As warm and enticing as an oral history, with lots more footnotes.



A thorough, revealing history of an important political and military family from Ohio during the Civil War.

Rising from an impoverished family, Thomas Ewing Sr. (1789–1871) became a man of wealth and connections, a lawyer, a senator, a wise international political mind (he counseled Lincoln not to antagonize Britain as the Civil War loomed), a real estate developer and secretary of the Treasury and Interior. In a state riven by the debate over abolition, he took a middle road in hopes of saving the Union. He finally hewed to the North, as did his sons, all of whom became key military figures and one a chief justice. The family was certainly a dynasty, and Heineman (History/Angelo State Univ.; Put Your Bodies Upon the Wheels: Student Revolt in the 1960s, 2001, etc.) examines it with a low-key, intimate touch, graceful but unvarnished and with a nose for honesty. The author ably captures this momentous time in American history, drawing the big picture with a practiced ease, particularly the military activities on the battlefield and the political maneuvering on the slavery question in the territories and in Washington. He also handles the more personal details related to Ewing and his children. His daughter married William Tecumseh Sherman (who was Ewing’s foster child, and whom he groomed to generalhood); his son Hugh was a free spirit (not to mention a general) who saved Sherman from charges of insanity; Charles was another war hero (and another general); and Thomas Jr. was yet another general, though he was besmirched by an early episode of ethnic cleansing (forced removal) of Southerners from Missouri.

As warm and enticing as an oral history, with lots more footnotes.

Pub Date: Jan. 1, 2013

ISBN: 978-0-8147-7301-7

Page Count: 384

Publisher: New York Univ.

Review Posted Online: Sept. 30, 2012

Kirkus Reviews Issue: Oct. 15, 2012

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The author's youthfulness helps to assure the inevitable comparison with the Anne Frank diary although over and above the...


Elie Wiesel spent his early years in a small Transylvanian town as one of four children. 

He was the only one of the family to survive what Francois Maurois, in his introduction, calls the "human holocaust" of the persecution of the Jews, which began with the restrictions, the singularization of the yellow star, the enclosure within the ghetto, and went on to the mass deportations to the ovens of Auschwitz and Buchenwald. There are unforgettable and horrifying scenes here in this spare and sombre memoir of this experience of the hanging of a child, of his first farewell with his father who leaves him an inheritance of a knife and a spoon, and of his last goodbye at Buchenwald his father's corpse is already cold let alone the long months of survival under unconscionable conditions.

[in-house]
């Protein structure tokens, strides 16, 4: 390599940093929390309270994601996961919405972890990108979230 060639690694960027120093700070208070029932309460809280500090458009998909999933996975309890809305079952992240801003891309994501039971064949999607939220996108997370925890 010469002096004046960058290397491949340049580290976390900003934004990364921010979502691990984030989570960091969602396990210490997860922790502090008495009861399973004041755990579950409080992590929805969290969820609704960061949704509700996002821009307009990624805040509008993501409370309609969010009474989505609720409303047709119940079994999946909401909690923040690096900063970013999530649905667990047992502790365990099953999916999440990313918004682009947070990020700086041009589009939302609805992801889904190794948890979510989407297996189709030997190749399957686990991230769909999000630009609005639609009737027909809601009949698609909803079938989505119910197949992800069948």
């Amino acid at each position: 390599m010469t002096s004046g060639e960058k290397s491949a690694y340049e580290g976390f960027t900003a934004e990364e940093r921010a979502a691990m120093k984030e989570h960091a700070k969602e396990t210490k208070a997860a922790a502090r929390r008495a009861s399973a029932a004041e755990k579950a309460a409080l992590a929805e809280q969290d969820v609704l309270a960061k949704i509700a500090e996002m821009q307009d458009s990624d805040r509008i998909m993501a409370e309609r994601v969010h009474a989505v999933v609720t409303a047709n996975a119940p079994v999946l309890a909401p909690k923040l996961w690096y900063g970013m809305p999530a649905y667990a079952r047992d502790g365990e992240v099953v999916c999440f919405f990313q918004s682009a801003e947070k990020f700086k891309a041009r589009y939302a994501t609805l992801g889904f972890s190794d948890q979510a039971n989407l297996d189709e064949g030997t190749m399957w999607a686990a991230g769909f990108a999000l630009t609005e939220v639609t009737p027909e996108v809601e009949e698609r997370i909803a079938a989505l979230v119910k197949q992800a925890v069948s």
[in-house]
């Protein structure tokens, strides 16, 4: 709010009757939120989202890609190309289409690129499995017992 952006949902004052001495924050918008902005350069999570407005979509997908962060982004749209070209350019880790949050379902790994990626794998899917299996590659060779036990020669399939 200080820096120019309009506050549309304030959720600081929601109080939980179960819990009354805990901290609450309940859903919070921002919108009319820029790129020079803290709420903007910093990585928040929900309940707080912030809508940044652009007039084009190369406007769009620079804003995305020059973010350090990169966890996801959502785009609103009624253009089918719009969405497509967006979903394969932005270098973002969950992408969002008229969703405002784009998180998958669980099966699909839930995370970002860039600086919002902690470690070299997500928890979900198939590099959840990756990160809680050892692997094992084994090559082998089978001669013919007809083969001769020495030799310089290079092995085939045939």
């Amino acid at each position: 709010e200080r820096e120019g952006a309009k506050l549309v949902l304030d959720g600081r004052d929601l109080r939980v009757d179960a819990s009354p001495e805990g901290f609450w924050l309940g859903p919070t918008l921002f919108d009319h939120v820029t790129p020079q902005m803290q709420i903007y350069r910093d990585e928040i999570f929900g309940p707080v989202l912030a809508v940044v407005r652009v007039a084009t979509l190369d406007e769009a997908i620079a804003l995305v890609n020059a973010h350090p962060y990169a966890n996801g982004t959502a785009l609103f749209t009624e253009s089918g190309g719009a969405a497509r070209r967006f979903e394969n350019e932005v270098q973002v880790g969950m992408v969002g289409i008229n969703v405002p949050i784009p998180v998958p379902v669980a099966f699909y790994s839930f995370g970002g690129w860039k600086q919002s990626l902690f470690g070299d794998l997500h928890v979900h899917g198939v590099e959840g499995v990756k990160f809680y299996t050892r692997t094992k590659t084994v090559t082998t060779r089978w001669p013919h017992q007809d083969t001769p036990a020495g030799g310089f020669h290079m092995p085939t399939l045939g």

The author's youthfulness helps to assure the inevitable comparison with the Anne Frank diary although over and above the sphere of suffering shared, and in this case extended to the death march itself, there is no spiritual or emotional legacy here to offset any reader reluctance.

Pub Date: Jan. 16, 2006

ISBN: 0374500010

Page Count: 120

Publisher: Hill & Wang

Review Posted Online: Oct. 7, 2011

Kirkus Reviews Issue: Jan. 15, 2006

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Buffs of the Old West will enjoy Clavin’s careful research and vivid writing.



Rootin’-tootin’ history of the dry-gulchers, horn-swogglers, and outright killers who populated the Wild West’s wildest city in the late 19th century.

The stories of Wyatt Earp and company, the shootout at the O.K. Corral, and Geronimo and the Apache Wars are all well known. Clavin, who has written books on Dodge City and Wild Bill Hickok, delivers a solid narrative that usefully links significant events—making allies of white enemies, for instance, in facing down the Apache threat, rustling from Mexico, and other ethnically charged circumstances. The author is a touch revisionist, in the modern fashion, in noting that the Earps and Clantons weren’t as bloodthirsty as popular culture has made them out to be. For example, Wyatt and Bat Masterson “took the ‘peace’ in peace officer literally and knew that the way to tame the notorious town was not to outkill the bad guys but to intimidate them, sometimes with the help of a gun barrel to the skull.” Indeed, while some of the Clantons and some of the Earps died violently, most—Wyatt, Bat, Doc Holliday—died of cancer and other ailments, if only a few of old age. Clavin complicates the story by reminding readers that the Earps weren’t really the law in Tombstone and sometimes fell on the other side of the line and that the ordinary citizens of Tombstone and other famed Western venues valued order and peace and weren’t particularly keen on gunfighters and their mischief. Still, updating the old notion that the Earp myth is the American Iliad, the author is at his best when he delineates those fraught spasms of violence. “It is never a good sign for law-abiding citizens,” he writes at one high point, “to see Johnny Ringo rush into town, both him and his horse all in a lather.” Indeed not, even if Ringo wound up killing himself and law-abiding Tombstone faded into obscurity when the silver played out.

Buffs of the Old West will enjoy Clavin’s careful research and vivid writing.

Pub Date: April 21, 2020

ISBN: 978-1-250-21458-4

Page Count: 400

Publisher: St. Martin's

Review Posted Online: Jan. 20, 2020

Kirkus Reviews Issue: Feb. 15, 2020

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